We are happy to announce that Leopold Veselka, PhD student in the Sub-project Quantitative Coupled Physics Imaging, has successfully defended his PhD thesis with the title “Reconstruction of optical parameters in quantitative optical coherence tomography” on 9th of January, 2024.
Leopold’s doctoral study was supervised by Peter Elbau, the principal investigator of the Sub-project Quantitative Coupled Physics Imaging affiliated with the Faculaty of Mathematics, University of Vienna. Congratulations from the SFB colleagues!
On May 20, 2022 Ekaterina Sherina, Simon Hubmer, and Axel Kittenberger presented the SFB Tomography Across the Scales at the Austrian Science Festival: “Lange Nacht der Forschung“. To make tomography tangible we showcased our “optical DIY tomograph” described in Computed Origami Tomography.
The workshop is organized within this SFB research program and is centered around the mathematical and experimental problems related to the applications studied in this project, involving adaptive optics, optical coherence tomography, photoacoustics, and superresolution imaging.
On the 16th of July 2019 SFB coordinator Otmar Scherzer explained in the widely read newspaper “Kronenzeitung” within the weekly column “Krone der Wissensschaft” the general principles of tomography and in of particular photoacoustic tomography. The article is available in print only, but can be acquired here.
at Banff, Alberta from Sunday, June 23 to Friday June 28, 2019
Elena Beretta (NYU Abu Dhabi & Politecnico di Milano)
Uri Ascher (University of British Columbia)
Otmar Scherzer (University of Vienna)
Luminita Vese (University of California, Los Angeles)
Inverse problems require to determine the cause from a set of indirect observations.
Such problems appear in medical imaging, non destructive testing of materials, computerized tomography,
source reconstructions in acoustics, computer vision and geophysics, to mention but a few.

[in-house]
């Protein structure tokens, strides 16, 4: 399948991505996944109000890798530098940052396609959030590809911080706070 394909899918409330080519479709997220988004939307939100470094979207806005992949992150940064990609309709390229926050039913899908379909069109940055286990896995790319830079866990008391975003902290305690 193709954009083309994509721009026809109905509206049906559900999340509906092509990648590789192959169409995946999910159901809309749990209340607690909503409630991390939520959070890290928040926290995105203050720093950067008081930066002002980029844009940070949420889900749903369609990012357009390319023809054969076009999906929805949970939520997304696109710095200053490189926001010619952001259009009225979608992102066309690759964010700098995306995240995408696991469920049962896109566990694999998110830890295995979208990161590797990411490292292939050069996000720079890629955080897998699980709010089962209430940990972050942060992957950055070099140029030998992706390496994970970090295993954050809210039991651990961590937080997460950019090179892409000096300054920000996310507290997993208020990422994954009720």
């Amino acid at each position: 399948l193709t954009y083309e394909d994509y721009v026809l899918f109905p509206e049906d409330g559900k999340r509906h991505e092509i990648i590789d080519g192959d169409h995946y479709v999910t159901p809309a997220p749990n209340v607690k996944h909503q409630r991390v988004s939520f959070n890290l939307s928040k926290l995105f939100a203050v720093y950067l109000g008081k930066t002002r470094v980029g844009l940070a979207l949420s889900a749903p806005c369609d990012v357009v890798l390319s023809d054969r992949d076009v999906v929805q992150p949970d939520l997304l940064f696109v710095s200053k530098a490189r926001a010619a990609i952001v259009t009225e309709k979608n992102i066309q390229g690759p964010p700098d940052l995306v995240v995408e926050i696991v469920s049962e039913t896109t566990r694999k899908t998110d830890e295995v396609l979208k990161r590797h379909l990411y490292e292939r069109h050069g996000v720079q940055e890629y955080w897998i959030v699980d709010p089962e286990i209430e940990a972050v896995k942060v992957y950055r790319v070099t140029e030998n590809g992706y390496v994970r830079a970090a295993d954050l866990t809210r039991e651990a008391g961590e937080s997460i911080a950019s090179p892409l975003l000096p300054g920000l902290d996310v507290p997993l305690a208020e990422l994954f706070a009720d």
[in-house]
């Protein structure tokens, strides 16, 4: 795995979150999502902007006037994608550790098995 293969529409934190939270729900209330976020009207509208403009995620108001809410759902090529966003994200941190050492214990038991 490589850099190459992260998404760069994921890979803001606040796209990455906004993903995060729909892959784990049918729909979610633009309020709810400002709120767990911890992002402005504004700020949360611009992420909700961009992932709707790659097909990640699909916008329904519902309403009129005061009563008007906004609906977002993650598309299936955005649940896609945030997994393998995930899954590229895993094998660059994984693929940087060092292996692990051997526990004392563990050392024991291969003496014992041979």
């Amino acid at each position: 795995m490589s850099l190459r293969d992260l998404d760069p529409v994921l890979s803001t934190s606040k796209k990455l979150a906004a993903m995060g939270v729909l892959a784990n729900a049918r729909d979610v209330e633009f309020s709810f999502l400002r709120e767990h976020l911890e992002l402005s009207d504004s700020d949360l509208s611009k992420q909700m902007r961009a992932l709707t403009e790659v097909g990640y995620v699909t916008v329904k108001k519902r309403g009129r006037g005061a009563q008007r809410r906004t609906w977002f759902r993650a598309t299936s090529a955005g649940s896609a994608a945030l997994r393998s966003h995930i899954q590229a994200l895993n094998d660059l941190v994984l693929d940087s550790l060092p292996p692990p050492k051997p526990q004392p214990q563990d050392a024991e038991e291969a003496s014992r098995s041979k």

The 21st century is the golden age of computer imaging: Measurement devices have become
enormously powerful and huge amounts of data are recorded at every eye glimpse. Moreover,
computer technology has developed to such a high degree of efficiency that the evaluation of such
an enormous amount of data has become possible *if* adequate mathematical and
computational tools are used.
Recently, the community has been exposed to fundamentally new mathematical models (such as learning), which
stimulated exciting theoretical developments and new computational algorithms for solving complicated large
scale inverse problems. This workshop will survey modern and identify new mathematical and computational
developments for tackling such problems.
The Eurasian Association on Inverse Problems (EAIP) is a non-governmental organization working to ensure a coordination between inverse problems research groups and scientific schools in Eurasian countries, by providing international conferences, meetings and summer schools on inverse problems, both in theory and applications.
The association has established an “EAIP Award” to recognize outstanding scientific contributions to the field of inverse problems and continuous efforts to foster cooperation between researchers of Eurasian countries.